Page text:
Let me ask you a question:
When you make a meal for 4 people, do you instead cook for 40 people and throw the rest away? When you run the dishwasher, do you run 10 dishwashers with one plate and fork in each? When you brush your teeth, do you turn on 1 sink, or 10 sinks? This is essentially what we do when we drive a car as a single occupant. Single occupant cars are horribly inefficient, but cars in general are horribly inefficient.
I am obsessed with efficiency, I hate waste. I overfill the tires on my Prius to decrease road resistance; in winter, I leave the hot water in the bathtub until it equalizes with the ambient air to get all the stored heat out of the water; I keep the furnace in my house around 67 degrees and I eat all our leftovers – much to the disgust of my family. Like George Costanza complaining about anathemas, (things people hate), waste is an anathema for me. But there are areas of our disposable culture that revolutionized efficiency.
So I don’t have to re-invent the wheel and come up with a better definition of Moore’s Law, I will insert Wiki here:
Moore’s law is the observation that the number of transistors in a dense integrated circuit (IC) doubles about every two years. Moore’s law is an observation and projection of a historical trend. Rather than a law of physics, it is an empirical relationship linked to gains from experience in production.
We all know the key takeaway from this law: over time, computers get faster and better. I remember reading a book by Ray Kurzweil regarding the exponential explosion of computer power that made an analogy to the world of transportation. It said that, (I’m paraphrasing), if cars had evolved as much as computers have, they would get a million miles per gallon, be able to go 100 times the speed of light and cost about $2 dollars. This stuck with me because it’s a great comparison that shows what can be accomplished if there is a will to do so.
In the story of the computer revolution, gigantic amounts of money and talent were brought to bear because there was a market need, an incentive which translated into profit and growth. This is a good thing; profit, business success should be a driver for technological advancement. But in the story of the automobile, gigantic amounts of money and talent were brought to bear against technological advancement. Sure, I know, cars have a LOT more technology in them compared to 30 years ago; they’re more reliable, last longer, are supposedly safer and some of them get substantially better gas mileage, (hybrid technology, which is an old idea from the 60’s). But all that technology hasn’t made cars able to go 5,000 miles on a tank of gas, or made them substantially cheaper, actually cars are more expensive than ever. And they still can’t go faster than the speed of light.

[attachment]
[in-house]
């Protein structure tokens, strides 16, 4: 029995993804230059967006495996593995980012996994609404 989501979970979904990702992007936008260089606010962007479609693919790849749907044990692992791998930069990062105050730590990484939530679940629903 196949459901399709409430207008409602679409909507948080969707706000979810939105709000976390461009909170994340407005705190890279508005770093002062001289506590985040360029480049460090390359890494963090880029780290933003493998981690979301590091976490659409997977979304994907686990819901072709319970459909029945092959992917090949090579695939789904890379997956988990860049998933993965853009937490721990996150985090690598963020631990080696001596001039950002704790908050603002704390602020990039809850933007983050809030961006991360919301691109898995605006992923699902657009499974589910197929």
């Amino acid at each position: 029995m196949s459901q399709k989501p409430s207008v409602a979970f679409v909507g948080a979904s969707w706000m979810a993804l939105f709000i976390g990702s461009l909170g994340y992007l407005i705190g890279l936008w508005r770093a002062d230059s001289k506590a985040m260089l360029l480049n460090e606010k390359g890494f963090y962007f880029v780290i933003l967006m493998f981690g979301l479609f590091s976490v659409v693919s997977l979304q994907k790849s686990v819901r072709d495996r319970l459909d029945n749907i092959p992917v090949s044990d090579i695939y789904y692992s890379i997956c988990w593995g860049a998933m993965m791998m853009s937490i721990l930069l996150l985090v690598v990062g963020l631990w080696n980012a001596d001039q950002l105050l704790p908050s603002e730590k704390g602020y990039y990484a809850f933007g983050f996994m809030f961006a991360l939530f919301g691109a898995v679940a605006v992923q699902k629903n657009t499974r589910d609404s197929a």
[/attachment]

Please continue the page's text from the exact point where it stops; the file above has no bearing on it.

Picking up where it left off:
So, why? The big automakers resisted any and all change when it came to safety and gas mileage. When Ralph Nader went after GM, and in turn all of Detroit in the 60’s with his book, Unsafe At Any Speed; attacking the dreadful safety record of the Chevy Corvair, the industry knew for a long time the dangers of their products and did little, or nothing; (sound familiar – like big tobacco)? Most every safety innovation and requirement was at first rejected by big auto, but now none of them would want to make a car without seatbelts and air bags because their customers demand them. But gas mileage? Most cars today get about the same, and in many cases worse gas mileage than they did 40, 50, 60 years ago.
The answer? Over time, the government required safety systems in cars and customers came to expect and want more of them. As for gas mileage? The government has made some requirements with the CAFE standards, but the Trump administration, stripped them away. And gas is cheap.
The CAFE standards were enacted in the late 70’s as a response to the “oil crises”, ever since then carmakers have slowly increased their fuel efficiency, drip by drip, but not substantially. In 2011, the Obama administration, in collaboration with all the big car makers announced a goal of minimum 54 mpg for all cars and light trucks, by 2025. and in 2018, the Trump administration halted those ambitious goals. What a tragedy.
Without the directive from the government and the consumer, big auto has little interest in building a car that gets 100, 200, 300 miles per gallon. And if there is any cross contamination in leadership at the helms of big auto and big oil, then surely they have no incentive to dramatically reduce the need for gas. If I believed in conspiracy theories, the first one I’d spout would be the conspiracy between big oil and big auto to keep the oceans of gas flowing as abundantly as possible.
Remember when gas started going in the neighborhood of $4/gallon and higher? The market began looking for solutions, because that’s the great thing about markets. People were really looking for gas guzzling alternatives and the EV market was born. Then, big oil said; “um, okay we’re not doing that anymore” and gas prices came back down. They know full well that as long as gas is cheap, the general public will not seek out alternatives to gas.
Unless we decide to exponentially increase efficiency, (like Moore’s Law), in all aspects of our civilization, whether through profit motive, or government regulation, we’ll never make it to a sustainable future. Your car burns 80% of it’s fuel into waste heat; the power grid losses most of its power, (200 billion kWh/year) in transmission to your house; trains are 1,000 times more efficient than trucks, but trucks are more convenient, so they clog our highways and pollute our lungs.
It’s time for the efficiency revolution; to make waste and inefficiency an anathema.